The Day of the Pelican

The Day of the Pelican

Book - 2009
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In 1998 when the Kosovo hostilities escalate, thirteen-year-old Meli's life as an ethnic Albanian, changes forever after her brother escapes his Serbian captors and the entire family flees from one refugee camp to another until they are able to immigrate to America.
Publisher: Boston [Mass.] : Clarion Books, 2009
ISBN: 9780547181882
Characteristics: 145 p. ; 22 cm


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IndyPL_MeganF Oct 23, 2018

Combining Paterson's gift of writing and the tragic truth of the Serbian "cleansing" of Kosovo makes this book a must read. I highly recommend social studies teachers to incorporate this book into their curriculum for Eastern Europe studies. Of course, I always thought that history and geography would be more entertaining with narrative fiction. Anyway, it might take the low level readings a minute to get use to the names, but the story is action pack making it a quick read. I also that it was important for Paterson to highlight the prejudice that still happens in America towards Muslims. The theme throughout the book "hate makes no sense" is the reasonable side war, but the raw emotions of Mehmet shows the anger and rage that is easy to fall into. The balance is Meli, the main character, as she tries to follow Baba's example of peace while exploring her anger and hatred. Although this could be considered historical fiction, it boarders with realistic and is a must read for all.

Nov 04, 2015

The Day of the Pelican, by Katherine Paterson, is about an 11 year old Albanian girl, Meli Lleshi, who lives in Kosovo with her family. The story starts in 1998 during the Kosovo War, when many Albanians were murdered by Serbs, and follows the family’s journey up until September 2001. When Meli draws a picture of her teacher looking like a pelican and gets in trouble for it, she thinks this causes all of her family’s troubles that follow. After her brother, Mehmet, is captured and beaten by Serbian police, Meli’s family is forced to flee from their home when the threat of violence from the Serbs becomes too much. The family is forced on a terrible trek by foot, train, and bus across the country to a refugee camp in Macedonia, where they finally get help to immigrate to America.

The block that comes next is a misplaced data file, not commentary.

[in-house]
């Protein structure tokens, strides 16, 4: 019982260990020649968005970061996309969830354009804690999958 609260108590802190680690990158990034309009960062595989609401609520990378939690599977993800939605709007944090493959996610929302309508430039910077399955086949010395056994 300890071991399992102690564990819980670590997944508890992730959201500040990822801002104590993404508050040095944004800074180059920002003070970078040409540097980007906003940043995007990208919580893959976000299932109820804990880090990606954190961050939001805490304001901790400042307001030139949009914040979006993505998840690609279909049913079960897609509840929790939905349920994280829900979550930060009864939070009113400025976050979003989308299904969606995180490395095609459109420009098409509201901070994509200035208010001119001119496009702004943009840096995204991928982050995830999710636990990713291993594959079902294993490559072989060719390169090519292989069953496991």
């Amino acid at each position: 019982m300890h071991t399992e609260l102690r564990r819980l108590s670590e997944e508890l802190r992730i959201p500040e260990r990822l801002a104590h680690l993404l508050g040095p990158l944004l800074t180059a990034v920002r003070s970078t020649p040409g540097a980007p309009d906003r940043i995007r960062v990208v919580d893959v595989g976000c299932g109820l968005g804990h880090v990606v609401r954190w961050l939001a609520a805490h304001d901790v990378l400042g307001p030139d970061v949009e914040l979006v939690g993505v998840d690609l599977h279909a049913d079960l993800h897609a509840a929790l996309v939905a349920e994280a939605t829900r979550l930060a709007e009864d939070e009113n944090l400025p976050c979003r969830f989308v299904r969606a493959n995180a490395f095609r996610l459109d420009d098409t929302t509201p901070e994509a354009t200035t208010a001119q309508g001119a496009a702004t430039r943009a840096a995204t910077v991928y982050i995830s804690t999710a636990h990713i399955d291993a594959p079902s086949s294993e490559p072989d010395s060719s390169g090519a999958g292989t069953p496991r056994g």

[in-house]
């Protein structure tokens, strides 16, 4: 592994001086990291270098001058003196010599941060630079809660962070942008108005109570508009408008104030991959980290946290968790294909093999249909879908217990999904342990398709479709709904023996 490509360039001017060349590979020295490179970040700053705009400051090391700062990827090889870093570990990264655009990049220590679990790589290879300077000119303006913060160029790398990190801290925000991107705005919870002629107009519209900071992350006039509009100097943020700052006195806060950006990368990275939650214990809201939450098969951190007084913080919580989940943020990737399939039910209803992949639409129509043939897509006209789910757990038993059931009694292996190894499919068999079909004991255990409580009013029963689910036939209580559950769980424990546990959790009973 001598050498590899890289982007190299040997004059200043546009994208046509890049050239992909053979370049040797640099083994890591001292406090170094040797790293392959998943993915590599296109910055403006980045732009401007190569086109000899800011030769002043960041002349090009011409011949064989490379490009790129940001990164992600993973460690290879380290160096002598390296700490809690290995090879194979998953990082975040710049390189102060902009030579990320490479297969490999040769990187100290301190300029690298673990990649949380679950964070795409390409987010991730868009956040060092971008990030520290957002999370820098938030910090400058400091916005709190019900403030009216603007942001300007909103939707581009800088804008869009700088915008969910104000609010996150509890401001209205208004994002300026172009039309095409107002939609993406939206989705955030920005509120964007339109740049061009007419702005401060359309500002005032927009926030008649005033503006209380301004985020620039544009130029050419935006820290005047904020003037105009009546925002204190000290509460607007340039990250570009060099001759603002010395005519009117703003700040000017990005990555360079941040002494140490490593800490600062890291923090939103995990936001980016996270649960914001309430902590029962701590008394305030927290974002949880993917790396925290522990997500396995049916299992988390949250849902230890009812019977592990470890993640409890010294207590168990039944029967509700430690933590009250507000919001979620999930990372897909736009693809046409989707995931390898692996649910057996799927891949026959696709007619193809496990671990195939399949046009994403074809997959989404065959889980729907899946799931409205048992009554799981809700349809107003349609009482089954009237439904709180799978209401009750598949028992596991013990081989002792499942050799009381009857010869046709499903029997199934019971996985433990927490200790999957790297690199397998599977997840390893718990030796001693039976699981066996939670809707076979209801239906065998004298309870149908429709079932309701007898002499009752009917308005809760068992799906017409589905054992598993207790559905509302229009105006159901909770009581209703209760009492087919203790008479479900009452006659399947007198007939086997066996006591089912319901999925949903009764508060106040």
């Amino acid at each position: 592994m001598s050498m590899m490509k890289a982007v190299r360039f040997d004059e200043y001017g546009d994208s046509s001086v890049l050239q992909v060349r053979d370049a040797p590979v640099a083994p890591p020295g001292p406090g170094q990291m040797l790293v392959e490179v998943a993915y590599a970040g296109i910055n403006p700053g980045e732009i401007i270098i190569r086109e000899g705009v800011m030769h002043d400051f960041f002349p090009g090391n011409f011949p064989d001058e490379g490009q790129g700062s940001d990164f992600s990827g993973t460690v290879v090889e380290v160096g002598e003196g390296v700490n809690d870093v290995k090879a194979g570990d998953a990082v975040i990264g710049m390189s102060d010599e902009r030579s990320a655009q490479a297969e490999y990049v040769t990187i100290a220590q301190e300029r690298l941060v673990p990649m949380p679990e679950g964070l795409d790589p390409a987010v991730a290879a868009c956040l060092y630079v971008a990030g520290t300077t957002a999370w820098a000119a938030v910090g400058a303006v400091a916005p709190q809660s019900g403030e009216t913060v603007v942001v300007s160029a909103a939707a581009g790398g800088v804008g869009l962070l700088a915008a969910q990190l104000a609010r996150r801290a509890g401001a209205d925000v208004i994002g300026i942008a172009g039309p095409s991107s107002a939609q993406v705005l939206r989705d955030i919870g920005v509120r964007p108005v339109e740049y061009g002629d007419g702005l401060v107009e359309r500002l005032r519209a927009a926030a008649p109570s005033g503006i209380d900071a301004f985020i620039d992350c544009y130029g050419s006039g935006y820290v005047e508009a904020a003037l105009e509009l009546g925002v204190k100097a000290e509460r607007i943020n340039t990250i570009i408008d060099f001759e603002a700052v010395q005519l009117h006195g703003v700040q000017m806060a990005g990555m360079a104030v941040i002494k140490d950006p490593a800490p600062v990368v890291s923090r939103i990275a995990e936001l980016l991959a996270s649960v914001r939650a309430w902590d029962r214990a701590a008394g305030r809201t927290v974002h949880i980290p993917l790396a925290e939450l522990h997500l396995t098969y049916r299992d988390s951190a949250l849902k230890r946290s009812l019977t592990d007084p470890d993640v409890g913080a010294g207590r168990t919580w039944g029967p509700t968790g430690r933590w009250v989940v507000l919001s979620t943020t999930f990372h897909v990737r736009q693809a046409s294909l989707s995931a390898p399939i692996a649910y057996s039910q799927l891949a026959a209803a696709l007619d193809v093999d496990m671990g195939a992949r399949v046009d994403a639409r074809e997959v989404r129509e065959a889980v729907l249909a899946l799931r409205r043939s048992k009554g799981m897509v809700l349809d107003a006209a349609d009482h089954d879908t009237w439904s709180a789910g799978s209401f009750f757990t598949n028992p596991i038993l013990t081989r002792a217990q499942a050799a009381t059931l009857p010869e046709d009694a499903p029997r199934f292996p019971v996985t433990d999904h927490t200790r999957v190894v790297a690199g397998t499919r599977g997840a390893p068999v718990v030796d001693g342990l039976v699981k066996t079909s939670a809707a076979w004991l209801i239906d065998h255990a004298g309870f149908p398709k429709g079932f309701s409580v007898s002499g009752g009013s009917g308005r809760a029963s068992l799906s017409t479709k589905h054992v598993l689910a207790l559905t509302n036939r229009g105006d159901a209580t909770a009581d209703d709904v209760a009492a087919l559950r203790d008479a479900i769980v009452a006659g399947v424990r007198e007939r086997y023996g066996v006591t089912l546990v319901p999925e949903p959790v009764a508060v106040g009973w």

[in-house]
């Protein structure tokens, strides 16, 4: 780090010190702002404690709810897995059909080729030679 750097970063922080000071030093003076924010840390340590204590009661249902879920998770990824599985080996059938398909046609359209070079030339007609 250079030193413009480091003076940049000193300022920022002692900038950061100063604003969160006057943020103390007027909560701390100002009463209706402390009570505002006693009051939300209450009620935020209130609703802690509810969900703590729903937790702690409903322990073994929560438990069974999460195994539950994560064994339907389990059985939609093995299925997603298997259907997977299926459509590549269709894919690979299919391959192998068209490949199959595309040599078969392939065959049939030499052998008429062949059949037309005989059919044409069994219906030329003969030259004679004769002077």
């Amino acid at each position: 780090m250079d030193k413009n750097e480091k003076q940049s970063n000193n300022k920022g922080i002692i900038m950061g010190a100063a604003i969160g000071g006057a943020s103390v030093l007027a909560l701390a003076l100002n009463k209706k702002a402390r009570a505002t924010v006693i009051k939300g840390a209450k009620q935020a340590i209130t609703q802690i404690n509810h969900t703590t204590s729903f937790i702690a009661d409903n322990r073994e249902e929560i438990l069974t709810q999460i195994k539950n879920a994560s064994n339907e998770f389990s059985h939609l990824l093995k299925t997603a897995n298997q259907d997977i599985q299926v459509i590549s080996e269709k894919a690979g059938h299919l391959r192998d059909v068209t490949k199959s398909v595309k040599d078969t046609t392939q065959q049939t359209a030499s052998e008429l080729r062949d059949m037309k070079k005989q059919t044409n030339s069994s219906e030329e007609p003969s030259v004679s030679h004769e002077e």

I liked this book, although the subject matter was disturbing at times, and it was interesting to learn about a time in recent history that I knew nothing about. The story about the Lleshi family was compelling, which made it hard to put the book down at times. One of the most distressing passages in the book occurs when the family is herded onto the train at gunpoint by Serbian soldiers. Given the time period in which the story takes place, Meli and her family would have known what happened to the Jews in WWII when they were loaded onto trains headed for concentration camps. When the freight train finally arrived, the Lleshis didn’t know where they were being taken or what would happen to them and the family was so terrified of being separated. This book made me stop and think “what would I do if this happened to me and my family?” What happened to the Albanian Kosovars was so terrible that it’s almost impossible to imagine.
There are a number of cultural similarities and differences between how Meli and her family lived and how a typical U.S. family would live. In the first chapter, the apartment where the Lleshis live is described as having many of the same things a typical American family would have - a TV, indoor plumbing, electricity, a refrigerator, and plenty of food. Unlike most Americans, however, they leave their shoes outside of the house as a form of respect. Similar to America, people from different ethnic groups live in their community side by side, although not always peacefully. The Serbian and Albanian children would recite terrible poems about the other ethnic groups, and unlike American children who would maybe play cops and robbers, Meli’s little brothers, Adil and Isuf, would play “Serb Police vs. KLA Man”. Cultural differences were also noticeable when Meli and her family came to the U.S. An example of this is when Meli discovers that she and other girls were allowed to play soccer in America, since this would have been unheard of and not allowed in Kosovo.
I recommend this book to teenagers aged 13+ because the themes and events that occur in it are truly awful at times. The book doesn’t go into a lot of graphic detail, but readers can understand the horrible circumstances that the Lleshis experience when they flee their homeland. Because Meli and Mehmet are teenagers during much of the story, readers in this age group might be able to best relate to the main characters in this book. Although this story is historical fiction, the family described in it seems very real and it presents very recent historical events that many people might not have ever heard of or known much about. It is relevant to current events, such as the Syrian refugee crisis because what happened in the Kosovo War was also based on religious and ethnic hate.

Aug 26, 2011

This is the story of Meli a young Albanian Muslim living in Kosovo during the civil war. The story follows Meli and her family from a small town Kosovo to a refugee camp and finally to resettlement in the United States before 9/11.


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